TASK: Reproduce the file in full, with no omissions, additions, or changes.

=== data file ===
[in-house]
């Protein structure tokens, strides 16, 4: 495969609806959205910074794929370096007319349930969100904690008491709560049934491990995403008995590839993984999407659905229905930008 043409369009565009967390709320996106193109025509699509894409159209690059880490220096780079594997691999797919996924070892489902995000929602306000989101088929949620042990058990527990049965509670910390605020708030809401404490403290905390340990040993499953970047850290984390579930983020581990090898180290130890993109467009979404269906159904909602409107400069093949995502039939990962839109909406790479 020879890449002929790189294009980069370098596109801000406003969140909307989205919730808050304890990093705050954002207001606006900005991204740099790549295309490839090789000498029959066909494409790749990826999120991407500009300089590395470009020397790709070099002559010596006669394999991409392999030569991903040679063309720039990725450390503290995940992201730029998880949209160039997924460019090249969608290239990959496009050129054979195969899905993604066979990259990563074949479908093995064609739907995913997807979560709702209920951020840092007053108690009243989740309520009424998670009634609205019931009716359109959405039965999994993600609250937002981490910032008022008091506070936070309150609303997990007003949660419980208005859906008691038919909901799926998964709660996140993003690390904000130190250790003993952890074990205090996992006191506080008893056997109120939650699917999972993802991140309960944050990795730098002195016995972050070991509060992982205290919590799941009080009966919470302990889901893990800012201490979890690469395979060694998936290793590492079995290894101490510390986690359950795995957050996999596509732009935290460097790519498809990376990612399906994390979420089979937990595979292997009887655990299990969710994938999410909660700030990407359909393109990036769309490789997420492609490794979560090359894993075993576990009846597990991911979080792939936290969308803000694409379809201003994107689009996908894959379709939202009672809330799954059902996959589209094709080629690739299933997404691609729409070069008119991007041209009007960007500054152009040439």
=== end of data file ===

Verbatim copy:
[in-house]
């Protein structure tokens, strides 16, 4: 495969609806959205910074794929370096007319349930969100904690008491709560049934491990995403008995590839993984999407659905229905930008 043409369009565009967390709320996106193109025509699509894409159209690059880490220096780079594997691999797919996924070892489902995000929602306000989101088929949620042990058990527990049965509670910390605020708030809401404490403290905390340990040993499953970047850290984390579930983020581990090898180290130890993109467009979404269906159904909602409107400069093949995502039939990962839109909406790479 020879890449002929790189294009980069370098596109801000406003969140909307989205919730808050304890990093705050954002207001606006900005991204740099790549295309490839090789000498029959066909494409790749990826999120991407500009300089590395470009020397790709070099002559010596006669394999991409392999030569991903040679063309720039990725450390503290995940992201730029998880949209160039997924460019090249969608290239990959496009050129054979195969899905993604066979990259990563074949479908093995064609739907995913997807979560709702209920951020840092007053108690009243989740309520009424998670009634609205019931009716359109959405039965999994993600609250937002981490910032008022008091506070936070309150609303997990007003949660419980208005859906008691038919909901799926998964709660996140993003690390904000130190250790003993952890074990205090996992006191506080008893056997109120939650699917999972993802991140309960944050990795730098002195016995972050070991509060992982205290919590799941009080009966919470302990889901893990800012201490979890690469395979060694998936290793590492079995290894101490510390986690359950795995957050996999596509732009935290460097790519498809990376990612399906994390979420089979937990595979292997009887655990299990969710994938999410909660700030990407359909393109990036769309490789997420492609490794979560090359894993075993576990009846597990991911979080792939936290969308803000694409379809201003994107689009996908894959379709939202009672809330799954059902996959589209094709080629690739299933997404691609729409070069008119991007041209009007960007500054152009040439």